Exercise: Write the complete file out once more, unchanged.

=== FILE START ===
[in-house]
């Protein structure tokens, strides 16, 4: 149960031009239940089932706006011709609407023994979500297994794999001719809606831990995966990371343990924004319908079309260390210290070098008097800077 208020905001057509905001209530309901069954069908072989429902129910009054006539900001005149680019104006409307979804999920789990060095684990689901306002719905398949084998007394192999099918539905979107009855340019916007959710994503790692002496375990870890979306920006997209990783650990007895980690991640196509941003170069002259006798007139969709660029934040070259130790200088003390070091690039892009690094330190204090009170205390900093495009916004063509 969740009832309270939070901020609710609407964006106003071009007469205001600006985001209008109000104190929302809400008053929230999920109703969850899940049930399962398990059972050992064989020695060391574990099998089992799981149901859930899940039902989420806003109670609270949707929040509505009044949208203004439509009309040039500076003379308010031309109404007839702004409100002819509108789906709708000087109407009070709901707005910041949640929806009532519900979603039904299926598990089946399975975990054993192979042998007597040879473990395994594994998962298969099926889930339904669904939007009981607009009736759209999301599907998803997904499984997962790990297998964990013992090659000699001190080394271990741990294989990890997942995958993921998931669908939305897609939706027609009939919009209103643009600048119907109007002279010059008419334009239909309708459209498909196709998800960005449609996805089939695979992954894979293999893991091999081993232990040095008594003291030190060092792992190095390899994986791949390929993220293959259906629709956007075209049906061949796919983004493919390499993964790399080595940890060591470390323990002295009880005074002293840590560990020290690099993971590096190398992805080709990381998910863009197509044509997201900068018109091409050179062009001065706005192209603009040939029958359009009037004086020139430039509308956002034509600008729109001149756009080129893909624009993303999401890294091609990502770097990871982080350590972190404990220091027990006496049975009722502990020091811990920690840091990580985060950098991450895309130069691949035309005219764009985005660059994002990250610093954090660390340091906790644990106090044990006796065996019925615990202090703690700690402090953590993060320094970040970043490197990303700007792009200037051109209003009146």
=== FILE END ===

[in-house]
């Protein structure tokens, strides 16, 4: 149960031009239940089932706006011709609407023994979500297994794999001719809606831990995966990371343990924004319908079309260390210290070098008097800077 208020905001057509905001209530309901069954069908072989429902129910009054006539900001005149680019104006409307979804999920789990060095684990689901306002719905398949084998007394192999099918539905979107009855340019916007959710994503790692002496375990870890979306920006997209990783650990007895980690991640196509941003170069002259006798007139969709660029934040070259130790200088003390070091690039892009690094330190204090009170205390900093495009916004063509 969740009832309270939070901020609710609407964006106003071009007469205001600006985001209008109000104190929302809400008053929230999920109703969850899940049930399962398990059972050992064989020695060391574990099998089992799981149901859930899940039902989420806003109670609270949707929040509505009044949208203004439509009309040039500076003379308010031309109404007839702004409100002819509108789906709708000087109407009070709901707005910041949640929806009532519900979603039904299926598990089946399975975990054993192979042998007597040879473990395994594994998962298969099926889930339904669904939007009981607009009736759209999301599907998803997904499984997962790990297998964990013992090659000699001190080394271990741990294989990890997942995958993921998931669908939305897609939706027609009939919009209103643009600048119907109007002279010059008419334009239909309708459209498909196709998800960005449609996805089939695979992954894979293999893991091999081993232990040095008594003291030190060092792992190095390899994986791949390929993220293959259906629709956007075209049906061949796919983004493919390499993964790399080595940890060591470390323990002295009880005074002293840590560990020290690099993971590096190398992805080709990381998910863009197509044509997201900068018109091409050179062009001065706005192209603009040939029958359009009037004086020139430039509308956002034509600008729109001149756009080129893909624009993303999401890294091609990502770097990871982080350590972190404990220091027990006496049975009722502990020091811990920690840091990580985060950098991450895309130069691949035309005219764009985005660059994002990250610093954090660390340091906790644990106090044990006796065996019925615990202090703690700690402090953590993060320094970040970043490197990303700007792009200037051109209003009146």